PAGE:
Vitamins are very important! (It’s a shame most Dr.’s are saying they don’t recommend even a daily supplement anymore! What?!)
If they are good, whole food vitamins or at least without fillers and artificial additives, please- take them! Trust me, they do help! Especially if you are not getting what you need from the food you eat.
Let’s see how we can help with Fatigue but getting what we need
Depending on your dietary restrictions, you can get almost everything your body needs from good food. But as we know, fatigue is a big problem with Fibromyalgia. So TRY your best to FIGHT this monster with what your body needs and wants!
Hope this helps!
Foods Rich in Magnesium
Foods rich in magnesium may help you fight fatigue and boost your energy. The University of Maryland Medical Center recommends a daily dose of 300 to 1,000mg of magnesium for feelings of fatigue. However, research studies have been mixed, and more research is required to establish a benefit. According to the University of Maryland Medical Center, a combination of 600mg twice a day of magnesium and malic acid can also act to increase your energy levels. Magnesium can affect your blood pressure levels, so check with your doctor before taking a supplement. Rich food sources of magnesium include nuts and seeds, whole grains and green leafy vegetables.
Foods Rich in Vitamin B-12
If you are deficient in vitamin B-12, you may develop anemia, a condition characterized by pale skin, appetite loss and diarrhea. Other common symptoms include fatigue, light-headedness and a reduction in energy levels. If you develop anemia due to low vitamin B-12 levels, increasing the vitamin B-12 in your body can help combat your anemia and increase your energy. Vitamin B12 can only be found in animal foods such as poultry, red meat, fish, eggs and dairy products. Vegetarians or vegans who do not consume animal products may require a supplement to increase vitamin B-12 levels and can consult a doctor.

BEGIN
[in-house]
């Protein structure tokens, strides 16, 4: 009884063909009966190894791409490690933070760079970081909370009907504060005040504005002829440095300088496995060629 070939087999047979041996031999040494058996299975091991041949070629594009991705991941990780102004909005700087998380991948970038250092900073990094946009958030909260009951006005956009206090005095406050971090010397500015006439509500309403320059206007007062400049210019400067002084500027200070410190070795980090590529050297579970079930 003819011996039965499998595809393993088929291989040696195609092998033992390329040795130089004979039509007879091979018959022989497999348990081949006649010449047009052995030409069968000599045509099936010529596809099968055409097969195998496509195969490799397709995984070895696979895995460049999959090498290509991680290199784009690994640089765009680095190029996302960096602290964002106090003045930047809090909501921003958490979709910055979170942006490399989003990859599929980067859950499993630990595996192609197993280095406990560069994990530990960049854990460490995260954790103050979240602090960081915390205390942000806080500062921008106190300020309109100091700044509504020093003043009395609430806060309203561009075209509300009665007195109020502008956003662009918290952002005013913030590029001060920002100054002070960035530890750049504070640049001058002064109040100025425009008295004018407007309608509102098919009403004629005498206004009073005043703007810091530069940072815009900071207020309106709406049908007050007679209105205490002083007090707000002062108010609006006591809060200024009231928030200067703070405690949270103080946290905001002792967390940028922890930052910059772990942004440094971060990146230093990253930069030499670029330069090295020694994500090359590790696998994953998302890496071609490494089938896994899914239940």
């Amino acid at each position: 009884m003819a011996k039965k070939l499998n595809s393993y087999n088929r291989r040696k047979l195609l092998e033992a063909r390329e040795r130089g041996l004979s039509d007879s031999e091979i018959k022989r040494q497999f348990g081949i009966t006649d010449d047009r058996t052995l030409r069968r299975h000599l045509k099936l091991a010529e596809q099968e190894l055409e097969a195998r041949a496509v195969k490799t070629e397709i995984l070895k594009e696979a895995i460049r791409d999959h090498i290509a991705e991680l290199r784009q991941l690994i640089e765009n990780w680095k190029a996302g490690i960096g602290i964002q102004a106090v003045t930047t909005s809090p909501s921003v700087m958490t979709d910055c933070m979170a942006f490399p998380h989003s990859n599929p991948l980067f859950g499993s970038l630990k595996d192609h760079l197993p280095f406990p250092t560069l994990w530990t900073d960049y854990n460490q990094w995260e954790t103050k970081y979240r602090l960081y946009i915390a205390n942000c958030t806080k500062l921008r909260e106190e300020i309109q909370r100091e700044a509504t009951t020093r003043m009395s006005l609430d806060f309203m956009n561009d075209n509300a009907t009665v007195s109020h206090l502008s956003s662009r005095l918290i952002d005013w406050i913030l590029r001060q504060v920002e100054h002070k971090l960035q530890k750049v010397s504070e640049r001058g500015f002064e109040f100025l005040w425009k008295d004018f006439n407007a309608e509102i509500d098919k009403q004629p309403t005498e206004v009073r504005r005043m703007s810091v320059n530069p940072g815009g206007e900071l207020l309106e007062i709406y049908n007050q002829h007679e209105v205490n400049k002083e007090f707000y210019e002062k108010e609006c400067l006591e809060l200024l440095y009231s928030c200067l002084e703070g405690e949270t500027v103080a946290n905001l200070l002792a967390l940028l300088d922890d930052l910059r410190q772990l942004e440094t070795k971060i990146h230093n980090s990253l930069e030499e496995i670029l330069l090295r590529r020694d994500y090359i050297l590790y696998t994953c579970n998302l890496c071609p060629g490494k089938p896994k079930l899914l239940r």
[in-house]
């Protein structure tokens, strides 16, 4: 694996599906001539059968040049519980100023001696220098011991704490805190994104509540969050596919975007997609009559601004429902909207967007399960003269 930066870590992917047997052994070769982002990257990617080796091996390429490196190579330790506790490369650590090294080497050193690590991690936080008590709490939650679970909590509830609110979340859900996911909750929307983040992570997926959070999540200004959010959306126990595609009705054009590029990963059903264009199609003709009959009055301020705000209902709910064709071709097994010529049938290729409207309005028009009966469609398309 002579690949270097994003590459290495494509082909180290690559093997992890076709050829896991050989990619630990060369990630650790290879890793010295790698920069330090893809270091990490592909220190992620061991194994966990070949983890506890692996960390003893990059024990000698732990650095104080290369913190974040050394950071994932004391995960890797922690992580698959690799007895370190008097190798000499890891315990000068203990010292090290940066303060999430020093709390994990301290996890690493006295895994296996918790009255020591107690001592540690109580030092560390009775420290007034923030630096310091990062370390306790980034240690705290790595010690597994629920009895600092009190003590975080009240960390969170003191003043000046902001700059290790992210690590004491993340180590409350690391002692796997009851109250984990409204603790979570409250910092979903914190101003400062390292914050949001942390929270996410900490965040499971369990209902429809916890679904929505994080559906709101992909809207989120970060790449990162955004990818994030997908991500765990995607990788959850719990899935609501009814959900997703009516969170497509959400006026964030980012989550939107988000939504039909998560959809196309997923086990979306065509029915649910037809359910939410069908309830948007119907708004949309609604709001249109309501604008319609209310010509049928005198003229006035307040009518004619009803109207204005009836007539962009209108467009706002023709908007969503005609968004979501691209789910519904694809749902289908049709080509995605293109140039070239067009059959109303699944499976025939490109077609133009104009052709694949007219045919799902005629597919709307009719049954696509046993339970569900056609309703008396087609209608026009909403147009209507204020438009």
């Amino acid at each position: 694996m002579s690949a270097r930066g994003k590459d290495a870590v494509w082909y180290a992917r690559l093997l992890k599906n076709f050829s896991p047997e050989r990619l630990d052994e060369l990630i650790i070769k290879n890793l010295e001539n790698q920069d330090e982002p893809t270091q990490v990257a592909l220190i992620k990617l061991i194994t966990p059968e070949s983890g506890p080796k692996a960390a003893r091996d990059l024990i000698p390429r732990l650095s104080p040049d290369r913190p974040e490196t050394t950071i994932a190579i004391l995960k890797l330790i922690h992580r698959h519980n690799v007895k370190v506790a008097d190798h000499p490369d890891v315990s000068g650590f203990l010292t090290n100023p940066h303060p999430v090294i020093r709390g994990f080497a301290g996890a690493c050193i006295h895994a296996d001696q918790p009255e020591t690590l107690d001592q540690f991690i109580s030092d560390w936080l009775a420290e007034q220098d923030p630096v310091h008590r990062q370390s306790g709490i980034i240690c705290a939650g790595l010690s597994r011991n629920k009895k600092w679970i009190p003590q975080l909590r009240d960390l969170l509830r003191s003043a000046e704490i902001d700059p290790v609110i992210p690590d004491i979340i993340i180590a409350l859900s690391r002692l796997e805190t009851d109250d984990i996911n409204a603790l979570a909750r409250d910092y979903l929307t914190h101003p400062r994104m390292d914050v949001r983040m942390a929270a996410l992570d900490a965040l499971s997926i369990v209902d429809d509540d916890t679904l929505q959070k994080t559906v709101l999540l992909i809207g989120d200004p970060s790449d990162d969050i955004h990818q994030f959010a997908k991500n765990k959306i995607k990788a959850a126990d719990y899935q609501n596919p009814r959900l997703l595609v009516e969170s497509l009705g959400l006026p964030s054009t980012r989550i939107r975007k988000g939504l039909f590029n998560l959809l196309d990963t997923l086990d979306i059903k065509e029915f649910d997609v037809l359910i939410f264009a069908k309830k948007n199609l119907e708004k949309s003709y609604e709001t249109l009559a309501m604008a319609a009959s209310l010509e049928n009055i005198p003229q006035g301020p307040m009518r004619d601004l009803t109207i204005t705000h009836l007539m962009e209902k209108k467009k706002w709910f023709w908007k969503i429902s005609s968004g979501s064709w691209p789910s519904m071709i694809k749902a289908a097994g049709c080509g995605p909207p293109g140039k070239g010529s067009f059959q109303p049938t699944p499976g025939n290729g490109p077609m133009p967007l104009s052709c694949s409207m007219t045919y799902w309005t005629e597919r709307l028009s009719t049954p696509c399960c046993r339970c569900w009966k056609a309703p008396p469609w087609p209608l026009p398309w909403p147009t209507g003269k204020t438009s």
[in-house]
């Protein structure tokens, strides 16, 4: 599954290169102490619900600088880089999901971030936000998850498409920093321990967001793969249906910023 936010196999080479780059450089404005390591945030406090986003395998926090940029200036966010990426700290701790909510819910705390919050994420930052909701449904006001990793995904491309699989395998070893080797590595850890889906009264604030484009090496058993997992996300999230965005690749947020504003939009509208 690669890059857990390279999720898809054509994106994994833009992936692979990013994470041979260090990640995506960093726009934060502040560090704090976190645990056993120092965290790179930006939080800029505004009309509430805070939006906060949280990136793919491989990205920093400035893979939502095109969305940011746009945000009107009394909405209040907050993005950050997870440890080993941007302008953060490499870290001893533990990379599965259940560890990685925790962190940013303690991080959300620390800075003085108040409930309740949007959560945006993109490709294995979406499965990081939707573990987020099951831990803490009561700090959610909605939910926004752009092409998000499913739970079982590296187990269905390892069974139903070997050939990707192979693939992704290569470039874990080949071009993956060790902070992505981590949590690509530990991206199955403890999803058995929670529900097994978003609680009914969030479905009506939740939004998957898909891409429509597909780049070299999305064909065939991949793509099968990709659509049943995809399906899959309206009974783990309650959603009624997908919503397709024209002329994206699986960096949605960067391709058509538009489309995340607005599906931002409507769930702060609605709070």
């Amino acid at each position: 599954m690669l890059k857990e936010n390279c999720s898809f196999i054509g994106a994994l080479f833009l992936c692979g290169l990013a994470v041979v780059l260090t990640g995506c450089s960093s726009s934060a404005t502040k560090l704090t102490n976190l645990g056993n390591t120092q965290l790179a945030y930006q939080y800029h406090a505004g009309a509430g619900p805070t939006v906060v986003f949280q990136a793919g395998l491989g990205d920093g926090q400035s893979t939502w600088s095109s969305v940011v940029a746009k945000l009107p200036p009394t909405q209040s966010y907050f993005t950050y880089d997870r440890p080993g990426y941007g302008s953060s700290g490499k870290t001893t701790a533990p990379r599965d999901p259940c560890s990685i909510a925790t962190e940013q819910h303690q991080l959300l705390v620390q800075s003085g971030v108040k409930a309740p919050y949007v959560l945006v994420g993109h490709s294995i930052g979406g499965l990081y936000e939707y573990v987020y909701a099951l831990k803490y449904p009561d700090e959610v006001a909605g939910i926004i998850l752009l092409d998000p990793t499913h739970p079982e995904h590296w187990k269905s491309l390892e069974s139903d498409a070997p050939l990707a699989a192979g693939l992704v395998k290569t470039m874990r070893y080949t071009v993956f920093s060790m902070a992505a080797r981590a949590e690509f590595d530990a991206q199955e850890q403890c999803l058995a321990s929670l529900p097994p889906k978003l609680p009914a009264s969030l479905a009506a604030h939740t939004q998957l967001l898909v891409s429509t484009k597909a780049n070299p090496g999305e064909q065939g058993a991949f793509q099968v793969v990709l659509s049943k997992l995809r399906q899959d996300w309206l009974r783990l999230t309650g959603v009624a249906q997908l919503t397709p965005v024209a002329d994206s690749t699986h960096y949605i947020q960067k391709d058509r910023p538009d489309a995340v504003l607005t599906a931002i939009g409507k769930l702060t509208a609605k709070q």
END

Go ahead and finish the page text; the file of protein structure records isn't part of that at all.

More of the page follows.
Foods Rich in Iron
Fatigue can also be a result of a condition called iron-deficiency anemia, a type of anemia that develops if you are deficient in iron. Symptoms of this condition include fatigue, energy loss and weakness. You can boost your iron levels by a supplement or through your dietary choices. Food sources of iron include red meat, pork, poultry, shellfish, eggs, beans, nuts, dried fruits, dark leafy greens and peas. Some foods, such as whole-grain breads and cereals, are also fortified with iron.
Foods Rich in Omega-3 Fatty Acids
Omega-3 fatty acids are essential fats that your body requires for proper growth and development, and normal brain function. Your body cannot produce these fats, so you must obtain them from dietary sources. According to the University of Maryland Medical Center, if you are deficient in omega-3 fats, you may experience dry skin, mood swings and fatigue. Food sources of omega-3s include fatty fish, such as tuna, mackerel, salmon and herring. Other sources include flaxseeds, flaxseed oil, hemp seeds, hemp seed oil and walnuts.